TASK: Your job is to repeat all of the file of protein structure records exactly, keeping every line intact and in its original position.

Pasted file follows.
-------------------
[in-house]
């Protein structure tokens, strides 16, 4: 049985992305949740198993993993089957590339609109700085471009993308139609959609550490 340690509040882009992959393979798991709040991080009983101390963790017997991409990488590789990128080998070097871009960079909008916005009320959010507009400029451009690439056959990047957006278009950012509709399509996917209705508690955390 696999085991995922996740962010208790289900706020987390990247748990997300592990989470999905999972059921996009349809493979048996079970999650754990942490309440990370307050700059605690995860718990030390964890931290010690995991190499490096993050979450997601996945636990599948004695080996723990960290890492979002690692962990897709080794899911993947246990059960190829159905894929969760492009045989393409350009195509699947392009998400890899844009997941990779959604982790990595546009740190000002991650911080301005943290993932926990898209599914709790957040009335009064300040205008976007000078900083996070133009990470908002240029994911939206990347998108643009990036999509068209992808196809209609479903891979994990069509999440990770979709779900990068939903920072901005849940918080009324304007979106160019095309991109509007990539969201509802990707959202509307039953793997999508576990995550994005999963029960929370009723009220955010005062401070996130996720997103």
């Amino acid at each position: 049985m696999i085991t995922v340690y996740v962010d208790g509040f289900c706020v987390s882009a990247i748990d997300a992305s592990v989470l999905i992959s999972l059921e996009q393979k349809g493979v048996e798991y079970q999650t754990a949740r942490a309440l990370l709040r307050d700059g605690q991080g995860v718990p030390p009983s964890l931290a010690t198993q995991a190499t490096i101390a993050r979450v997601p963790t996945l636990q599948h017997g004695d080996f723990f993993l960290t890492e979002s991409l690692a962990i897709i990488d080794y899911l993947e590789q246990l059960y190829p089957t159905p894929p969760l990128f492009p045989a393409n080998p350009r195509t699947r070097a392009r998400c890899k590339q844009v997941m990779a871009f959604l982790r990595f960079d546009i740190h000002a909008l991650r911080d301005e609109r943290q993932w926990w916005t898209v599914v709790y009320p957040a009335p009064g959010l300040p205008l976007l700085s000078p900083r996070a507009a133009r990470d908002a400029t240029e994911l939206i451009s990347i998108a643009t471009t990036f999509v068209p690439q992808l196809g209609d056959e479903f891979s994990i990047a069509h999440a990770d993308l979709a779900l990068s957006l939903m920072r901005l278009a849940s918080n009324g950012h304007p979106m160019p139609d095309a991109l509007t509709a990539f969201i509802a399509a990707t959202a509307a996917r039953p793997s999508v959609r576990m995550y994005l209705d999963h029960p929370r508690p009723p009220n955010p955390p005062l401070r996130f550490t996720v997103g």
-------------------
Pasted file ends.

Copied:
[in-house]
């Protein structure tokens, strides 16, 4: 049985992305949740198993993993089957590339609109700085471009993308139609959609550490 340690509040882009992959393979798991709040991080009983101390963790017997991409990488590789990128080998070097871009960079909008916005009320959010507009400029451009690439056959990047957006278009950012509709399509996917209705508690955390 696999085991995922996740962010208790289900706020987390990247748990997300592990989470999905999972059921996009349809493979048996079970999650754990942490309440990370307050700059605690995860718990030390964890931290010690995991190499490096993050979450997601996945636990599948004695080996723990960290890492979002690692962990897709080794899911993947246990059960190829159905894929969760492009045989393409350009195509699947392009998400890899844009997941990779959604982790990595546009740190000002991650911080301005943290993932926990898209599914709790957040009335009064300040205008976007000078900083996070133009990470908002240029994911939206990347998108643009990036999509068209992808196809209609479903891979994990069509999440990770979709779900990068939903920072901005849940918080009324304007979106160019095309991109509007990539969201509802990707959202509307039953793997999508576990995550994005999963029960929370009723009220955010005062401070996130996720997103």
């Amino acid at each position: 049985m696999i085991t995922v340690y996740v962010d208790g509040f289900c706020v987390s882009a990247i748990d997300a992305s592990v989470l999905i992959s999972l059921e996009q393979k349809g493979v048996e798991y079970q999650t754990a949740r942490a309440l990370l709040r307050d700059g605690q991080g995860v718990p030390p009983s964890l931290a010690t198993q995991a190499t490096i101390a993050r979450v997601p963790t996945l636990q599948h017997g004695d080996f723990f993993l960290t890492e979002s991409l690692a962990i897709i990488d080794y899911l993947e590789q246990l059960y190829p089957t159905p894929p969760l990128f492009p045989a393409n080998p350009r195509t699947r070097a392009r998400c890899k590339q844009v997941m990779a871009f959604l982790r990595f960079d546009i740190h000002a909008l991650r911080d301005e609109r943290q993932w926990w916005t898209v599914v709790y009320p957040a009335p009064g959010l300040p205008l976007l700085s000078p900083r996070a507009a133009r990470d908002a400029t240029e994911l939206i451009s990347i998108a643009t471009t990036f999509v068209p690439q992808l196809g209609d056959e479903f891979s994990i990047a069509h999440a990770d993308l979709a779900l990068s957006l939903m920072r901005l278009a849940s918080n009324g950012h304007p979106m160019p139609d095309a991109l509007t509709a990539f969201i509802a399509a990707t959202a509307a996917r039953p793997s999508v959609r576990m995550y994005l209705d999963h029960p929370r508690p009723p009220n955010p955390p005062l401070r996130f550490t996720v997103g």